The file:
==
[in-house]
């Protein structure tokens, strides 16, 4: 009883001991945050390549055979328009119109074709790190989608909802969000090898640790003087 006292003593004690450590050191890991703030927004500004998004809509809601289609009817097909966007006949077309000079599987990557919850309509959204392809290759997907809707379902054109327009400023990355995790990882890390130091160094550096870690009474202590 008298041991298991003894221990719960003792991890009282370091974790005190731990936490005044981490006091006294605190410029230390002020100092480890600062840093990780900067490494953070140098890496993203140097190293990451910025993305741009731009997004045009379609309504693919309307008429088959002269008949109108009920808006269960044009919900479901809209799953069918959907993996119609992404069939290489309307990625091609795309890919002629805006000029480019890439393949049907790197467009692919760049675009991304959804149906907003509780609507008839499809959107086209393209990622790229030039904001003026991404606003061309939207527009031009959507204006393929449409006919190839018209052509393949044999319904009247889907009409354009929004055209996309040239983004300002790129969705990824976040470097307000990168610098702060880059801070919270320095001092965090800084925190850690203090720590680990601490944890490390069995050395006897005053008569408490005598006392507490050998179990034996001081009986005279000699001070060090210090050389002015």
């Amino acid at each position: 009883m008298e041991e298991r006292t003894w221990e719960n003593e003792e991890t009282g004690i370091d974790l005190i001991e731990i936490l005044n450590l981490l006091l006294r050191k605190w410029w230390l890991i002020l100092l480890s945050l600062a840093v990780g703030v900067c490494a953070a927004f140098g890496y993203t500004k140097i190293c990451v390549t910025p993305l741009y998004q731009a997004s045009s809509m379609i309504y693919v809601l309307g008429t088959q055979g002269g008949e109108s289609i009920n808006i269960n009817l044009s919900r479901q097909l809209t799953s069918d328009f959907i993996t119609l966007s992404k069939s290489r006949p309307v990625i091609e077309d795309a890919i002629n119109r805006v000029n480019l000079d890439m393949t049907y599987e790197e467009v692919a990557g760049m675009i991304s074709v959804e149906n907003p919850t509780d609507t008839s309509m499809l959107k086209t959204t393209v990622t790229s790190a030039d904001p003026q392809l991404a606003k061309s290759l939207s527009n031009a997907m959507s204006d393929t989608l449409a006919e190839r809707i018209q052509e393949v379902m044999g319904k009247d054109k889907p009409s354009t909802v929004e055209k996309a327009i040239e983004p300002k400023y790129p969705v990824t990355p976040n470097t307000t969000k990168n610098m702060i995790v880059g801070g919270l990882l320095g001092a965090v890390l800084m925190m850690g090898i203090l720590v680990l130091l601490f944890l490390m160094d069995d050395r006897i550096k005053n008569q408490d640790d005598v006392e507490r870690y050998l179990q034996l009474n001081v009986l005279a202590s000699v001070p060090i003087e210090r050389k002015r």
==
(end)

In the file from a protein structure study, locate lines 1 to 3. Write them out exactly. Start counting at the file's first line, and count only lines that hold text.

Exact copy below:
[in-house]
């Protein structure tokens, strides 16, 4: 009883001991945050390549055979328009119109074709790190989608909802969000090898640790003087 006292003593004690450590050191890991703030927004500004998004809509809601289609009817097909966007006949077309000079599987990557919850309509959204392809290759997907809707379902054109327009400023990355995790990882890390130091160094550096870690009474202590 008298041991298991003894221990719960003792991890009282370091974790005190731990936490005044981490006091006294605190410029230390002020100092480890600062840093990780900067490494953070140098890496993203140097190293990451910025993305741009731009997004045009379609309504693919309307008429088959002269008949109108009920808006269960044009919900479901809209799953069918959907993996119609992404069939290489309307990625091609795309890919002629805006000029480019890439393949049907790197467009692919760049675009991304959804149906907003509780609507008839499809959107086209393209990622790229030039904001003026991404606003061309939207527009031009959507204006393929449409006919190839018209052509393949044999319904009247889907009409354009929004055209996309040239983004300002790129969705990824976040470097307000990168610098702060880059801070919270320095001092965090800084925190850690203090720590680990601490944890490390069995050395006897005053008569408490005598006392507490050998179990034996001081009986005279000699001070060090210090050389002015």
């Amino acid at each position: 009883m008298e041991e298991r006292t003894w221990e719960n003593e003792e991890t009282g004690i370091d974790l005190i001991e731990i936490l005044n450590l981490l006091l006294r050191k605190w410029w230390l890991i002020l100092l480890s945050l600062a840093v990780g703030v900067c490494a953070a927004f140098g890496y993203t500004k140097i190293c990451v390549t910025p993305l741009y998004q731009a997004s045009s809509m379609i309504y693919v809601l309307g008429t088959q055979g002269g008949e109108s289609i009920n808006i269960n009817l044009s919900r479901q097909l809209t799953s069918d328009f959907i993996t119609l966007s992404k069939s290489r006949p309307v990625i091609e077309d795309a890919i002629n119109r805006v000029n480019l000079d890439m393949t049907y599987e790197e467009v692919a990557g760049m675009i991304s074709v959804e149906n907003p919850t509780d609507t008839s309509m499809l959107k086209t959204t393209v990622t790229s790190a030039d904001p003026q392809l991404a606003k061309s290759l939207s527009n031009a997907m959507s204006d393929t989608l449409a006919e190839r809707i018209q052509e393949v379902m044999g319904k009247d054109k889907p009409s354009t909802v929004e055209k996309a327009i040239e983004p300002k400023y790129p969705v990824t990355p976040n470097t307000t969000k990168n610098m702060i995790v880059g801070g919270l990882l320095g001092a965090v890390l800084m925190m850690g090898i203090l720590v680990l130091l601490f944890l490390m160094d069995d050395r006897i550096k005053n008569q408490d640790d005598v006392e507490r870690y050998l179990q034996l009474n001081v009986l005279a202590s000699v001070p060090i003087e210090r050389k002015r």